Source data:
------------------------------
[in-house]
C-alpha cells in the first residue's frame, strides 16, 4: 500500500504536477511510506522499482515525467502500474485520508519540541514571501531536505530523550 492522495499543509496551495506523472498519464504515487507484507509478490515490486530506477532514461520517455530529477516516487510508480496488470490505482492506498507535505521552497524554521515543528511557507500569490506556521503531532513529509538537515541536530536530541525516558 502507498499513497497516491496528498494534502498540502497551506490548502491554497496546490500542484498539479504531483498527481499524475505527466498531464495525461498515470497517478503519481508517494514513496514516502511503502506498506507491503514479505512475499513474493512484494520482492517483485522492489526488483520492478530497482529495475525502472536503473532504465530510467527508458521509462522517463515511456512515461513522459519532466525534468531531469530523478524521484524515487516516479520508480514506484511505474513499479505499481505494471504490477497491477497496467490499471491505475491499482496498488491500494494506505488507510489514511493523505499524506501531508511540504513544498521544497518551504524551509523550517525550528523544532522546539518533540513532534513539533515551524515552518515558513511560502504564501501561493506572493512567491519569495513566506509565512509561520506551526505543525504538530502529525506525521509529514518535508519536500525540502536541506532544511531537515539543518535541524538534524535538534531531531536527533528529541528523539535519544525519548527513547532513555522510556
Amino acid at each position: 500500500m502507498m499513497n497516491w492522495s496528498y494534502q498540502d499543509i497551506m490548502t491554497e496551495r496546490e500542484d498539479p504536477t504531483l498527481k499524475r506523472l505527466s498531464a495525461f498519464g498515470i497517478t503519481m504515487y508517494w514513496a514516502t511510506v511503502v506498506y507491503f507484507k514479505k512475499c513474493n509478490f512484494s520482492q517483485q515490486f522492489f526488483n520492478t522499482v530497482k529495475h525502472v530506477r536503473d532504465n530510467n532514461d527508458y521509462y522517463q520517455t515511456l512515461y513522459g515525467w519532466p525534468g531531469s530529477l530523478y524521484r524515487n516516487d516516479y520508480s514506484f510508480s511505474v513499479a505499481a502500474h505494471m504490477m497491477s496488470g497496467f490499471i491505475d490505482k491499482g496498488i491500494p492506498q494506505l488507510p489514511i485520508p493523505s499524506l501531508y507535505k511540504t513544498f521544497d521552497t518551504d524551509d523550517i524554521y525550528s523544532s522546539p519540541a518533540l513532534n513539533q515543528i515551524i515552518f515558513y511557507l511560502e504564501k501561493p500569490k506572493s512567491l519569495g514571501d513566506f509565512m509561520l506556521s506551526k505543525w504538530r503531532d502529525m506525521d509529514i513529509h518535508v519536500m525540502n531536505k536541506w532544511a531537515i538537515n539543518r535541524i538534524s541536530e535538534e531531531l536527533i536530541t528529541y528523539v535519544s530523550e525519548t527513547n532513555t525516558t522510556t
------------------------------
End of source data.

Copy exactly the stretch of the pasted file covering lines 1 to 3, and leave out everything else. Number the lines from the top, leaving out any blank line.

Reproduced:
[in-house]
C-alpha cells in the first residue's frame, strides 16, 4: 500500500504536477511510506522499482515525467502500474485520508519540541514571501531536505530523550 492522495499543509496551495506523472498519464504515487507484507509478490515490486530506477532514461520517455530529477516516487510508480496488470490505482492506498507535505521552497524554521515543528511557507500569490506556521503531532513529509538537515541536530536530541525516558 502507498499513497497516491496528498494534502498540502497551506490548502491554497496546490500542484498539479504531483498527481499524475505527466498531464495525461498515470497517478503519481508517494514513496514516502511503502506498506507491503514479505512475499513474493512484494520482492517483485522492489526488483520492478530497482529495475525502472536503473532504465530510467527508458521509462522517463515511456512515461513522459519532466525534468531531469530523478524521484524515487516516479520508480514506484511505474513499479505499481505494471504490477497491477497496467490499471491505475491499482496498488491500494494506505488507510489514511493523505499524506501531508511540504513544498521544497518551504524551509523550517525550528523544532522546539518533540513532534513539533515551524515552518515558513511560502504564501501561493506572493512567491519569495513566506509565512509561520506551526505543525504538530502529525506525521509529514518535508519536500525540502536541506532544511531537515539543518535541524538534524535538534531531531536527533528529541528523539535519544525519548527513547532513555522510556
Amino acid at each position: 500500500m502507498m499513497n497516491w492522495s496528498y494534502q498540502d499543509i497551506m490548502t491554497e496551495r496546490e500542484d498539479p504536477t504531483l498527481k499524475r506523472l505527466s498531464a495525461f498519464g498515470i497517478t503519481m504515487y508517494w514513496a514516502t511510506v511503502v506498506y507491503f507484507k514479505k512475499c513474493n509478490f512484494s520482492q517483485q515490486f522492489f526488483n520492478t522499482v530497482k529495475h525502472v530506477r536503473d532504465n530510467n532514461d527508458y521509462y522517463q520517455t515511456l512515461y513522459g515525467w519532466p525534468g531531469s530529477l530523478y524521484r524515487n516516487d516516479y520508480s514506484f510508480s511505474v513499479a505499481a502500474h505494471m504490477m497491477s496488470g497496467f490499471i491505475d490505482k491499482g496498488i491500494p492506498q494506505l488507510p489514511i485520508p493523505s499524506l501531508y507535505k511540504t513544498f521544497d521552497t518551504d524551509d523550517i524554521y525550528s523544532s522546539p519540541a518533540l513532534n513539533q515543528i515551524i515552518f515558513y511557507l511560502e504564501k501561493p500569490k506572493s512567491l519569495g514571501d513566506f509565512m509561520l506556521s506551526k505543525w504538530r503531532d502529525m506525521d509529514i513529509h518535508v519536500m525540502n531536505k536541506w532544511a531537515i538537515n539543518r535541524i538534524s541536530e535538534e531531531l536527533i536530541t528529541y528523539v535519544s530523550e525519548t527513547n532513555t525516558t522510556t